Not All SWAPs Have the Same Cost: A Case for Optimization-Aware Qubit Routing

by   Ji Liu, et al.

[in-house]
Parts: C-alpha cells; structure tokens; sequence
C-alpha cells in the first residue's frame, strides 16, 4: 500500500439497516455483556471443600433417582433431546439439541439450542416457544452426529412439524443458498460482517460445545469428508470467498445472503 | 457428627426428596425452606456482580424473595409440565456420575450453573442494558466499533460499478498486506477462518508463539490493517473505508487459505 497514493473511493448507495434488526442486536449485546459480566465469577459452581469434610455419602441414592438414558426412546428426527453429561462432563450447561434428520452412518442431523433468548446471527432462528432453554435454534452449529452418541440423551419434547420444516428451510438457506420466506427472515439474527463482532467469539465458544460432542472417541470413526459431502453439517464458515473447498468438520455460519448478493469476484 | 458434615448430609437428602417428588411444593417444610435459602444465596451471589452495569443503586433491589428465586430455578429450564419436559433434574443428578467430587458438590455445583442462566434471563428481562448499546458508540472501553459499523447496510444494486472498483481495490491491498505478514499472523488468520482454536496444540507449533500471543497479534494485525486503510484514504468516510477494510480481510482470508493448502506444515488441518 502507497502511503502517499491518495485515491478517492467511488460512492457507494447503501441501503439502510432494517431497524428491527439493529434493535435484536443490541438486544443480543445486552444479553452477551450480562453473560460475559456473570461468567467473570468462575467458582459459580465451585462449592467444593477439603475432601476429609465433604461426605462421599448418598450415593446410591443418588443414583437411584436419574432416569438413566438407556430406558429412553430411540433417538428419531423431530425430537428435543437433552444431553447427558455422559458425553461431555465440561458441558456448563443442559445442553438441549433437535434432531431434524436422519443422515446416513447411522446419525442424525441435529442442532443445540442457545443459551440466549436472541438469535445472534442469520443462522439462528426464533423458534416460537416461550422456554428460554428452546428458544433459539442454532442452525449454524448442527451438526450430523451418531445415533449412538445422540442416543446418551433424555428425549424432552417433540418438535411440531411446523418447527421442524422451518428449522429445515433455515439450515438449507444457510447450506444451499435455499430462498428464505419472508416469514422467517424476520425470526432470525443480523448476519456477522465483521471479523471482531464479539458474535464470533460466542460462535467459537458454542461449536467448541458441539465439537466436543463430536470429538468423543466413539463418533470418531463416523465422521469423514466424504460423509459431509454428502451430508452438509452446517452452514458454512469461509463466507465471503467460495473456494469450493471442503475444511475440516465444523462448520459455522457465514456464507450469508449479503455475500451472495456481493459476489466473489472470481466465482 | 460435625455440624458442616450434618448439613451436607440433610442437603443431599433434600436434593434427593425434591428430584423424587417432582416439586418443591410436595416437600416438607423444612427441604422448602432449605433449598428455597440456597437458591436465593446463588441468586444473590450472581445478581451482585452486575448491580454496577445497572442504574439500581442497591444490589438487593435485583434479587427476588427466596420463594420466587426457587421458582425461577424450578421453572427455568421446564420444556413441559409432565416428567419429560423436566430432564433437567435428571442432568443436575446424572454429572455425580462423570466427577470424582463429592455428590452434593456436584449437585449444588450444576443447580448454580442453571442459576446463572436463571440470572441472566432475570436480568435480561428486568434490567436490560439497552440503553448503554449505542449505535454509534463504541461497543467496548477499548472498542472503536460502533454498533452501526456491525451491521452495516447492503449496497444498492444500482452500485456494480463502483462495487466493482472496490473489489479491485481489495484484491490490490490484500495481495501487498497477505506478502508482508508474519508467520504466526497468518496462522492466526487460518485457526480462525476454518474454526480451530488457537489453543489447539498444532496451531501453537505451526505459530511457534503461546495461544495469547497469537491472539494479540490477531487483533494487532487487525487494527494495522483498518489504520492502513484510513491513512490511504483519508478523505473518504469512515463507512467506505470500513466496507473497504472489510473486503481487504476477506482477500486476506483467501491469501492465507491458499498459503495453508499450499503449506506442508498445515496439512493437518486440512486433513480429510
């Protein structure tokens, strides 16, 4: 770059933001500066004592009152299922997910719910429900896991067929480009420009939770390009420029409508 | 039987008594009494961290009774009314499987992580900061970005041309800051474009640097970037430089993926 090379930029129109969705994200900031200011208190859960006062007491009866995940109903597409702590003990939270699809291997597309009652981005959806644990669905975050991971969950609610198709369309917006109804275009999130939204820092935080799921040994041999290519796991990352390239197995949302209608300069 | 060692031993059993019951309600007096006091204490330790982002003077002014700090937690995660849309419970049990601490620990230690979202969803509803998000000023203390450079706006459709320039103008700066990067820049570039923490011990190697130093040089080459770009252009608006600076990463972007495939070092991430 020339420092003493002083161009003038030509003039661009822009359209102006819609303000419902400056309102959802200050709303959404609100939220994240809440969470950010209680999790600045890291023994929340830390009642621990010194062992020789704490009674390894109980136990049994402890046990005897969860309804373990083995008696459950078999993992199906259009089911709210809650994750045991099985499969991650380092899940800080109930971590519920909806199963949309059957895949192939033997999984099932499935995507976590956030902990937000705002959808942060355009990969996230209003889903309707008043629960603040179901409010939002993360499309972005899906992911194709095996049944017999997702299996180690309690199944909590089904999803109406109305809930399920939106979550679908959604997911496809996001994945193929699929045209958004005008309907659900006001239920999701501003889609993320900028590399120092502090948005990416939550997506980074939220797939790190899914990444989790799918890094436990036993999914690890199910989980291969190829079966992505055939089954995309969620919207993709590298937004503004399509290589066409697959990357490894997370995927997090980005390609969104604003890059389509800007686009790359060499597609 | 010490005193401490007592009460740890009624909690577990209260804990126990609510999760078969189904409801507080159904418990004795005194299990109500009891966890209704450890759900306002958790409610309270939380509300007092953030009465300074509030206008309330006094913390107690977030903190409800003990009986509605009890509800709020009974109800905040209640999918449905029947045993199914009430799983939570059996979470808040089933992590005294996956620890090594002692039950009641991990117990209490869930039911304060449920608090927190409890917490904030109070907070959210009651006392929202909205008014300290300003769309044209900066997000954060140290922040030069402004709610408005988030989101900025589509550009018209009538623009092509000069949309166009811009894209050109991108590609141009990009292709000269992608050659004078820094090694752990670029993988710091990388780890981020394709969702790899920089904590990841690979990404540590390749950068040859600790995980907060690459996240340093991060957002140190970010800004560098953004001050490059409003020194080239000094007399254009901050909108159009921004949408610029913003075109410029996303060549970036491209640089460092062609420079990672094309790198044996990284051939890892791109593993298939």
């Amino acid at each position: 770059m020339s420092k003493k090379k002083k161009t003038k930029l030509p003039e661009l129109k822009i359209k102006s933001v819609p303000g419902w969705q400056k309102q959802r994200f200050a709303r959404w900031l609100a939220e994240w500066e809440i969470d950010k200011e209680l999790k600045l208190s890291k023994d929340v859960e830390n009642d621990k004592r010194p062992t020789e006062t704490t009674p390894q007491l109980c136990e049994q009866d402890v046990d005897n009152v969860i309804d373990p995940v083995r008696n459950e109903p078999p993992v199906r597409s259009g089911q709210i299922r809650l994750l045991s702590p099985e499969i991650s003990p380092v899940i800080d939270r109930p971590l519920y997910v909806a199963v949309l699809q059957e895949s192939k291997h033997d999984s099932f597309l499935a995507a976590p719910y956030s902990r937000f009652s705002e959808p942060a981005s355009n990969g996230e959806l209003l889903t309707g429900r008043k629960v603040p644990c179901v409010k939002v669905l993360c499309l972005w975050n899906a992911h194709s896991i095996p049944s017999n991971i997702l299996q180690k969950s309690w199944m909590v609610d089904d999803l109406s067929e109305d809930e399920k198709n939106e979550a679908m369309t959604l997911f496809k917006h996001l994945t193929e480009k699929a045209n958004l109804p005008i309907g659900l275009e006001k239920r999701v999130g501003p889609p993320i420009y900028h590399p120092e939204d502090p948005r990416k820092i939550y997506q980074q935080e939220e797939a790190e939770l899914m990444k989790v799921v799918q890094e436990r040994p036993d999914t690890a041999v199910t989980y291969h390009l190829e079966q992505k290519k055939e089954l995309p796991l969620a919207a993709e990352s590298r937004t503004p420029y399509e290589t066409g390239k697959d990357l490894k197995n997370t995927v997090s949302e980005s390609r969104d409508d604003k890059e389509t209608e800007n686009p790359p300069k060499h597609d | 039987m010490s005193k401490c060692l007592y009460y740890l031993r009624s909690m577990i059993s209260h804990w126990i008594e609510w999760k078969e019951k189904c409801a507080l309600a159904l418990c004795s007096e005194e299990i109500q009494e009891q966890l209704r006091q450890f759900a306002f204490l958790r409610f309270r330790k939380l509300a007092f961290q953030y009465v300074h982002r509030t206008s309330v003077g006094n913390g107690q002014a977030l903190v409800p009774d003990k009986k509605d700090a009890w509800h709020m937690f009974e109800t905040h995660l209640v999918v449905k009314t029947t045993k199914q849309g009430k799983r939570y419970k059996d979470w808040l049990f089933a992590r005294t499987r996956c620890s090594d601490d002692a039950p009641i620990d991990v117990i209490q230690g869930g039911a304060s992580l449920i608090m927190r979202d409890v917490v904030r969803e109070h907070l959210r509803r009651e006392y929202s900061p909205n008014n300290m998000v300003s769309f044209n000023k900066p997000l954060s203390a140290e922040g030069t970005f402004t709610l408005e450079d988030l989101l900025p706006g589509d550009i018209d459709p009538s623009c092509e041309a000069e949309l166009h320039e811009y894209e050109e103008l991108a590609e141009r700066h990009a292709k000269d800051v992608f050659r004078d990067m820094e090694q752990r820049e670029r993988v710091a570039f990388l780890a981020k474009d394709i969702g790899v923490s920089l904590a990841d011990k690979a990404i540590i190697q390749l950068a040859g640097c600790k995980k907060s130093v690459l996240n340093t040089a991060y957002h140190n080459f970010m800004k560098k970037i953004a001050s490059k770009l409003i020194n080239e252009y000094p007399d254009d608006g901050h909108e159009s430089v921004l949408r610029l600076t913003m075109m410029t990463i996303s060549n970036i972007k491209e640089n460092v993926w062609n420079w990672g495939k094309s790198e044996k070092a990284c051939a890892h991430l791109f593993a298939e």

Despite rapid advances in quantum computing technologies, the qubit connectivity limitation remains to be a critical challenge. Both near-term NISQ quantum computers and relatively long-term scalable quantum architectures do not offer full connectivity. As a result, quantum circuits may not be directly executed on quantum hardware, and a quantum compiler needs to perform qubit routing to make the circuit compatible with the device layout. During the qubit routing step, the compiler inserts SWAP gates and performs circuit transformations. Given the connectivity topology of the target hardware, there are typically multiple qubit routing candidates. The state-of-the-art compilers use a cost function to evaluate the number of SWAP gates for different routes and then select the one with the minimum number of SWAP gates. After qubit routing, the quantum compiler performs gate optimizations upon the circuit with the newly inserted SWAP gates. In this paper, we observe that the aforementioned qubit routing is not optimal, and qubit routing should not be independent on subsequent gate optimizations. We find that with the consideration of gate optimizations, not all of the SWAP gates have the same basis-gate cost. These insights lead to the development of our qubit routing algorithm, NASSC (Not All Swaps have the Same Cost). NASSC is the first algorithm that considers the subsequent optimizations during the routing step. Our optimization-aware qubit routing leads to better routing decisions and benefits subsequent optimizations. We also propose a new optimization-aware decomposition for the inserted SWAP gates. Our experiments show that the routing overhead compiled with our routing algorithm is reduced by up to 69.30% (21.30% on average) in the number of CNOT gates and up to 43.50% (7.61% on average) in the circuit depth compared with the state-of-the-art scheme, SABRE.


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